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Citing COVID-19, CVB postpones awards banquet

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The Springfield Convention & Visitors Bureau Inc.'s annual awards banquet ceremony has been postponed due to rising COVID-19 cases in the community.

The CVB announced in a news release yesterday that the Salute to Travel & Tourism awards banquet would be held April 28 at the White River Conference Center, instead of its originally scheduled date of Feb. 18.

"The CVB staff is in the process of notifying award recipients and people who have purchased tickets about the date change," officials said in the release.

The ceremony is slated to honor Gary Ellison, owner of Gary Ellison Productions Inc., with its top Pinnacle Award, among other honors, according to past reporting.

CVB spokesperson Susan Wade said she was unaware of any other group events that have been postponed or canceled due to the recent rise in coronavirus cases.

Springfield-Greene County Health Department Director Katie Towns last week issued a warning about rising case numbers, indicating the county is seeing the beginning of what will be the worst surge yet," and that "every part of our community could be impacted, from our health care systems to our schools and our workplaces."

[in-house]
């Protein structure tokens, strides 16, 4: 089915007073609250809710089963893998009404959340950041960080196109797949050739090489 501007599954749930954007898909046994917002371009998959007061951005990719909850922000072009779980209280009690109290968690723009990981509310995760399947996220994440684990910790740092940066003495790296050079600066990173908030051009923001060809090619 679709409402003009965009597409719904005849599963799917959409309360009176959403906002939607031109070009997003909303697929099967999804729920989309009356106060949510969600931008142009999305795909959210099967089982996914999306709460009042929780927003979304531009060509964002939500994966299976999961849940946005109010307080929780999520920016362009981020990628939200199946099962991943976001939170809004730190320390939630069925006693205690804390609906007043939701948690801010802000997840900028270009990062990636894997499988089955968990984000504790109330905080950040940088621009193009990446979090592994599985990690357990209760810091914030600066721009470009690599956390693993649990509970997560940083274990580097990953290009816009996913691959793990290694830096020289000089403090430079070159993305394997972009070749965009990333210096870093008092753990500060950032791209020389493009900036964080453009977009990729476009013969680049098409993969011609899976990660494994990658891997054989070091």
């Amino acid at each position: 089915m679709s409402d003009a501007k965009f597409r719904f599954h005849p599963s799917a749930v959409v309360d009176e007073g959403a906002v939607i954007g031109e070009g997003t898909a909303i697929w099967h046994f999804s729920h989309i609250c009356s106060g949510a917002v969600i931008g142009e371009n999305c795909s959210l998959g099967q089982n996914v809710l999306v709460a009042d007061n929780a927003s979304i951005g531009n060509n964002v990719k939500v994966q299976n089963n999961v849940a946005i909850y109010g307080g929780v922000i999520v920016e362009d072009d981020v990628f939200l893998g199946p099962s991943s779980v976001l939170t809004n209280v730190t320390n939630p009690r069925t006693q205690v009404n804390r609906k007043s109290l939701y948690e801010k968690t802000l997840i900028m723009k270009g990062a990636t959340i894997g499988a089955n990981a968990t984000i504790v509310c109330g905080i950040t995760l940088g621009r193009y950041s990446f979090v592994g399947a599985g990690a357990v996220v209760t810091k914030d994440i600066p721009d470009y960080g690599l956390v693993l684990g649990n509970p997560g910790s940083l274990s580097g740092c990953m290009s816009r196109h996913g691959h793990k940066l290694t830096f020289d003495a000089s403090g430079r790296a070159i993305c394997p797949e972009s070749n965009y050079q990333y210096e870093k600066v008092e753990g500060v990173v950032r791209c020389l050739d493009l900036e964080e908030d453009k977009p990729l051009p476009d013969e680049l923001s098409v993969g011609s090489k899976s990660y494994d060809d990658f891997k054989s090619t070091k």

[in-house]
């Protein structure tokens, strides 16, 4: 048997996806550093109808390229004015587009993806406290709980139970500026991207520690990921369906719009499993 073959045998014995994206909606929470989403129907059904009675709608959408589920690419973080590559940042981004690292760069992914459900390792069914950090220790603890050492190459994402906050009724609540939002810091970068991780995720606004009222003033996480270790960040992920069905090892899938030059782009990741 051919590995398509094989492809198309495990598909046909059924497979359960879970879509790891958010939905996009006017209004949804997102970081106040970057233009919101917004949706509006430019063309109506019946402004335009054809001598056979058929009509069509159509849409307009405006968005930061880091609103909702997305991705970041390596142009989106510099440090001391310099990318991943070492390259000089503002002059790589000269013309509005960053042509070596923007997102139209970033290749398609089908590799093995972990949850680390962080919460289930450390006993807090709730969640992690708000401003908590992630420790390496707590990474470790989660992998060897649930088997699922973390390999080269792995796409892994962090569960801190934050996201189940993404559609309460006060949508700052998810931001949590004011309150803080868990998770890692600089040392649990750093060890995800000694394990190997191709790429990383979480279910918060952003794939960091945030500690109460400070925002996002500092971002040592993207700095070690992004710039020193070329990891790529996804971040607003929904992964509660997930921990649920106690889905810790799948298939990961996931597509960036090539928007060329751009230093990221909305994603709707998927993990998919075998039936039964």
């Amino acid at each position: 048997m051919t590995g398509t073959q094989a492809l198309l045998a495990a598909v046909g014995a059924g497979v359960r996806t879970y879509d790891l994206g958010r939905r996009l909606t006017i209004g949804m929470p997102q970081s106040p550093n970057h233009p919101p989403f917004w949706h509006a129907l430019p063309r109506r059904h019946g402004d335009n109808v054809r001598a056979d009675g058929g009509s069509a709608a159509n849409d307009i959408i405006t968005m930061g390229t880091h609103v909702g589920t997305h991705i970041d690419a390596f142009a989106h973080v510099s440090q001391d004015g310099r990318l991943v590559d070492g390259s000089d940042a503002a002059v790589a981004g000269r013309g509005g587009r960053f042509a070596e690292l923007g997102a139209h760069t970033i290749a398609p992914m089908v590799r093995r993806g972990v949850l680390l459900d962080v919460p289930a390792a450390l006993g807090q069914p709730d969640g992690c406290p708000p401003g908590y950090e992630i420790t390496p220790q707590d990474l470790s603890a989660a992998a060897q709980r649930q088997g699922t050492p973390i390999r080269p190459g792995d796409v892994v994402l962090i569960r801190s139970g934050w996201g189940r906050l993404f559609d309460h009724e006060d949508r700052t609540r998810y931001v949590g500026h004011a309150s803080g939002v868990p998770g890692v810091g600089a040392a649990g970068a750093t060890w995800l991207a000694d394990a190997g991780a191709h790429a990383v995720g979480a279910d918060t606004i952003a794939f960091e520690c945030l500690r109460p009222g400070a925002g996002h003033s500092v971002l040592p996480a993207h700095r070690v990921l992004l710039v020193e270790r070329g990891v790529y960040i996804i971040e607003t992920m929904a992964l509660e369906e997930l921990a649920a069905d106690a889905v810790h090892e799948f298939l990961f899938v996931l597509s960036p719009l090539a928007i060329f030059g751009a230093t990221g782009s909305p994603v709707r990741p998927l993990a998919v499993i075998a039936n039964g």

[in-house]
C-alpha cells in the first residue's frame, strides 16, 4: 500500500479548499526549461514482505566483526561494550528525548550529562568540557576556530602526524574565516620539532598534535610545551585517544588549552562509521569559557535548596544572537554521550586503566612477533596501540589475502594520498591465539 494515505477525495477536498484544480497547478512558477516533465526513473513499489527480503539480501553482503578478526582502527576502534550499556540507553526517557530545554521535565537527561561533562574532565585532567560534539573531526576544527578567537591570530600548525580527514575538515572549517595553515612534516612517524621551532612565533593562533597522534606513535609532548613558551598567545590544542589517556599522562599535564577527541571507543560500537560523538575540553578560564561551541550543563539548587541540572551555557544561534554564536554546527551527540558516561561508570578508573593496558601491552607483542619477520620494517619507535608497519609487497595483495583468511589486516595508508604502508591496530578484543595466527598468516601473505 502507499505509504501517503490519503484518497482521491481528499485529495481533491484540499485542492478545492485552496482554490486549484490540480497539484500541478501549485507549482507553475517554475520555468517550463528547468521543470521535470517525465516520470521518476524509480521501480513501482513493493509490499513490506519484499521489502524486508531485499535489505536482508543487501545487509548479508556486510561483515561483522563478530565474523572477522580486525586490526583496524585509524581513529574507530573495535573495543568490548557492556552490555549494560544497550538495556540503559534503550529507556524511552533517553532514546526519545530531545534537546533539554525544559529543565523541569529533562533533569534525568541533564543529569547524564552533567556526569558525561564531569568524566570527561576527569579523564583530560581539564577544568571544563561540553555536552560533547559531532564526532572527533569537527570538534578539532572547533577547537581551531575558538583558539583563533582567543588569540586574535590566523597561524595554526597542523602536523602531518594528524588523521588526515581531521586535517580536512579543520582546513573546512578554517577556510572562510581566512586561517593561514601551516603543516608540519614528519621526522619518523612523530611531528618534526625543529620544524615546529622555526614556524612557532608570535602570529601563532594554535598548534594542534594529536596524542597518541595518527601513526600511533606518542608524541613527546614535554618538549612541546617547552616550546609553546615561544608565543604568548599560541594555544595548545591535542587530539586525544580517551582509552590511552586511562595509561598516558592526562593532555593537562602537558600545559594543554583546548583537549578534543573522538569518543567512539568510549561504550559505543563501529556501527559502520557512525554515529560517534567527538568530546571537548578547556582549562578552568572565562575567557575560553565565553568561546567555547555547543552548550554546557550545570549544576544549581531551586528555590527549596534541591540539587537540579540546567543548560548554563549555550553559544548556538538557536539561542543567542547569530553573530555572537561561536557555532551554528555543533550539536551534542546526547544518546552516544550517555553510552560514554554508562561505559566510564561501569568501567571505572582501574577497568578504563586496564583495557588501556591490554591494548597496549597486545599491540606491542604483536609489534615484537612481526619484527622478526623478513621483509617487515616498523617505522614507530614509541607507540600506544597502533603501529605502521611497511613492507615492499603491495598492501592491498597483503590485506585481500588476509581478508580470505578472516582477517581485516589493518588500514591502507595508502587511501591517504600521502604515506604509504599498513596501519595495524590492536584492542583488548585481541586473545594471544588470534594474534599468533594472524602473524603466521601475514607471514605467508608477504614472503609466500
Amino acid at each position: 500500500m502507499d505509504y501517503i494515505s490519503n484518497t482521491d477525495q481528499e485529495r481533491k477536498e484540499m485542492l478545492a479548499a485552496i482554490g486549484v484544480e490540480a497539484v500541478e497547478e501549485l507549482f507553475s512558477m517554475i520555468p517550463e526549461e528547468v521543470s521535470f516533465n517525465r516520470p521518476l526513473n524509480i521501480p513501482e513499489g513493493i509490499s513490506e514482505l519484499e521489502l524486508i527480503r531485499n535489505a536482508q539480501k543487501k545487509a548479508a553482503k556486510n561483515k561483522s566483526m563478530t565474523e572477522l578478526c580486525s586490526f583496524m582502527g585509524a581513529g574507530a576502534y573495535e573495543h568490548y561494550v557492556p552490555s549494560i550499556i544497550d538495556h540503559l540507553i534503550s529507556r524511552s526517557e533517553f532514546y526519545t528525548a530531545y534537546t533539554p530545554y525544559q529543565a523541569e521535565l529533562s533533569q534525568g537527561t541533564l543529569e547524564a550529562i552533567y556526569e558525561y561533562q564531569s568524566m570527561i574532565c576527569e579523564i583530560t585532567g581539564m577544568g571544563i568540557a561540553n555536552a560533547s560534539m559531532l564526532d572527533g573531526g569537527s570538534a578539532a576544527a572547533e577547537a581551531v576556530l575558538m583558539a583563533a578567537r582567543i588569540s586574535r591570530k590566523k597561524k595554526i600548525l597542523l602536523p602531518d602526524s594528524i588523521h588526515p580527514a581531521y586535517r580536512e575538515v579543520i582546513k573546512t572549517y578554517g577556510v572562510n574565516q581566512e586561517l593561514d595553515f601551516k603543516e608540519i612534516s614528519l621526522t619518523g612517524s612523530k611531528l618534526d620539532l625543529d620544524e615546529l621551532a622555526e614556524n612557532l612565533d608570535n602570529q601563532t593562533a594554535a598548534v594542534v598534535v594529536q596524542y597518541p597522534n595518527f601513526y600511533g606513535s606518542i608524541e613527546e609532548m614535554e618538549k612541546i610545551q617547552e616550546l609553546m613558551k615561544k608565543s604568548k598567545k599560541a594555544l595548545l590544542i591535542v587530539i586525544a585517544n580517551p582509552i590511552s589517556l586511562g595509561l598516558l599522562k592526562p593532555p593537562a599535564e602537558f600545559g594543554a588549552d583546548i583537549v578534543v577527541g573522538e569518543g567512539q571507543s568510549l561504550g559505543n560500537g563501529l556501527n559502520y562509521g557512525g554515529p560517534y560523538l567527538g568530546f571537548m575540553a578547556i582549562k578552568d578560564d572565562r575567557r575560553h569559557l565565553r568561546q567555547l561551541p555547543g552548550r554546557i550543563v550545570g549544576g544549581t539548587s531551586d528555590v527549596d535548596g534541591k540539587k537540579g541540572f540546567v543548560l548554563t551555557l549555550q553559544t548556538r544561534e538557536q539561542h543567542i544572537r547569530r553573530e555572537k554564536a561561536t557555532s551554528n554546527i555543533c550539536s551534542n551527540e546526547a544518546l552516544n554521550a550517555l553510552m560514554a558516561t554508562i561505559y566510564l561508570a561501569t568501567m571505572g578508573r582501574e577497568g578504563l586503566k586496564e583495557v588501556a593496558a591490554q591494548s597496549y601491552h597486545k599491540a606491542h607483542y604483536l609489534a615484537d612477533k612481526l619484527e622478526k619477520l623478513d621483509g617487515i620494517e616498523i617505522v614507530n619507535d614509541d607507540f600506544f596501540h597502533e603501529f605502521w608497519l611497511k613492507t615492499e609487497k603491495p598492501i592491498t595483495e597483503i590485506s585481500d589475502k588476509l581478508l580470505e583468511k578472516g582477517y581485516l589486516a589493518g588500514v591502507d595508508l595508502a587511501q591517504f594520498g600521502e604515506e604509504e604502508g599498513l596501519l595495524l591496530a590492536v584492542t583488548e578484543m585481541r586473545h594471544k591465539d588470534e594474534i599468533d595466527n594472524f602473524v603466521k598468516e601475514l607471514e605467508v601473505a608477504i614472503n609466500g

At CoxHealth, system leaders are seeking health care students to serve in temporary support roles during the surge, according to a separate news release. The students will get paid experience while filling clinical and nonclinical support roles.

“We are experiencing high volumes at all of our campuses due to COVID-19, and these student positions will provide support to our staff as they continue to care for our patients,” said Andrew Hedgpeth, CoxHealth's vice president of human resources, in the release. “Students will have the opportunity to gain experience while caring for our community during this urgent time of need.”

The Health Department's COVID-19 dashboard shows a seven-day average of 457 daily cases and 206 currently hospitalized in Greene County as of this morning. The vaccination rate for the eligible population in the county is 52.1%.

The Health Department yesterday announced a campaign called Slow the Surge, which calls on residents to wear masks, receive vaccinations and booster shots, and take tests if they're feeling symptoms. The Health Department urges group event attendees to take precautions, such as wearing masks, said spokesperson Aaron Schekorra.

“We recognize the sacrifices that have been made,” said Jon Mooney, assistant director of health, in a news release. “Now, in the face of this unprecedented surge, we are asking you to dig deep and do a little more for a little longer.”


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